What’s in a Name?


by Guy McKhann, M.D.

September 1, 2017

This is a column from Dana's print publication, Brain in the News.

I am sure I am not alone in this, but as I get older I have increasing problems remembering names. I may know all about a person—details about his job, house, car, and pet. I may even be able to come up with his partner’s name, but not his. I’ve tried various strategies, such as relaxing my mind or visualizing the last time I saw the person. I’ll go through the alphabet, hoping to extract his name from my memory. No luck.

Miraculously, some minutes, or even hours later, the name I was searching for suddenly appears, even though I wasn’t given it any conscious thought. My brain went off on its own, whether I was working on solving a problem, going for a walk, or talking on the phone. That last one can be disconcerting to my listener—not only do I suddenly speak the remembered name, but I often follow it with an expletive.

This phenomenon—brain activity during the so-called resting state of the brain, or free-form attention—is an active state, and is well described in the article, “How Goofing Off Helps Kids Learn.” This excerpt, from Lea Waters’ book, is aimed at compulsive teachers and parents who feel that the more specific and directed the learning, the better. However, many teachers who work with children, especially boys, have learned that presenting material in small blocks, interspersed with other activities, even physical activities, leads to much better results.

This approach works for older students, too. When I attended medical school there were, as there are now, enormous amounts of information to learn. We spent hours in the library struggling with anatomy or biochemistry. I soon learned that I could take only so much of that library existence. Every 45 minutes or so, I would go outside and throw a football around with a few of my colleagues. That was OK in the daytime, but what about at night? I developed the habit of running up and down two to three flights of stairs every hour or so. Some of my classmates, who already considered me somewhat of an eccentric, thought I was crazy. But it worked for me.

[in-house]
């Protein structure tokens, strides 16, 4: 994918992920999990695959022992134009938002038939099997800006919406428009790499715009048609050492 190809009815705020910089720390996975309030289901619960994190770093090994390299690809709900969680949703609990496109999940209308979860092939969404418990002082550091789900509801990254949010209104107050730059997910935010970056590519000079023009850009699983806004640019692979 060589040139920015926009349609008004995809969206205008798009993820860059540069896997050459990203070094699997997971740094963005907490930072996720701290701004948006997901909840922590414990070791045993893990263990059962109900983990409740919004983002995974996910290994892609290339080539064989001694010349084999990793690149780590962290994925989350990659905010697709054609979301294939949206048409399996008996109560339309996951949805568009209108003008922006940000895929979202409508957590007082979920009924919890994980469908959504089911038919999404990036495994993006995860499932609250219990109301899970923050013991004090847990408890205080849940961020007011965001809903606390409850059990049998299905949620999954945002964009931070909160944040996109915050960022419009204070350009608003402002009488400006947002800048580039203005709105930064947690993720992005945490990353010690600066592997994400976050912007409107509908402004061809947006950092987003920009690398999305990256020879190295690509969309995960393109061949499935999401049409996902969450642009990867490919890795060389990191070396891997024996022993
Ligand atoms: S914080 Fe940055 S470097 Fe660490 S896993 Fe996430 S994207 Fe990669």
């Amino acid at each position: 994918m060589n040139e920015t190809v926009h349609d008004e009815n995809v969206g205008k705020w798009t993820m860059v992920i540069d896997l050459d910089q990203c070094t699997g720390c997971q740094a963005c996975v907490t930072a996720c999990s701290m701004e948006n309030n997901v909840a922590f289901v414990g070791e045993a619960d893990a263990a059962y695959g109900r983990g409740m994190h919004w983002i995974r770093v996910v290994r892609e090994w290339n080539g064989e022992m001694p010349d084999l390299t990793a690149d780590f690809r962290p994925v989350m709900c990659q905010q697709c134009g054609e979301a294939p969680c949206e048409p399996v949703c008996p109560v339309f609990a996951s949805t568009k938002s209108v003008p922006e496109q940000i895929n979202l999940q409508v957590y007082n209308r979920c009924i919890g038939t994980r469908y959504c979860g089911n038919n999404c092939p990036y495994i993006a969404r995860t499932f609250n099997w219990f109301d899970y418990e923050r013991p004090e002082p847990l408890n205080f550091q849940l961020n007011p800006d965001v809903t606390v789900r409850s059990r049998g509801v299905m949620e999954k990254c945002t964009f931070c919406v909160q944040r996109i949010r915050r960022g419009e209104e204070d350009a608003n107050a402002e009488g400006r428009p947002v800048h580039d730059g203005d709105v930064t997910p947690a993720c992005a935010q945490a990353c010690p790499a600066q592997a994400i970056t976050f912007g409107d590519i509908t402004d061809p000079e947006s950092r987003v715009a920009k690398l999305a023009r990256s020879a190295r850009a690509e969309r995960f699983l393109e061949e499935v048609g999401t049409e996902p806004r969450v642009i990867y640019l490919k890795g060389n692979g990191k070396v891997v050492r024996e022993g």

What is the brain doing during these “off” times? First of all, it is not off. Parts of the brain involved in active tasks shut down, but other areas become activated. This relates to the concept of the brain’s “default network”: the parts and networks of the brain we are using when not performing a specific task. As outlined by Marcus Raichle and his colleagues at Washington University, the brain is not inactive when we are no longer involved in specific tasks. Parts of the brain which were previously quiet become active—such as the areas related to planning, preparation for an activity, or response to internal thoughts. Raichle and his colleagues have demonstrated the parts of the brain involved and how they switch off and on. Current research is examining how these areas of the brain relate to our overall mental functioning.

Presently, I don’t know how to tap into my default brain. If I could, I would remember your name much more reliably.



Comments


What's in recalling a name

nelson kieff

9/11/2017 3:13:56 PM

I too am aging but wonder if this recall issue is stress related- age and chemistry from ACTH with other hormonal balance/depletion ?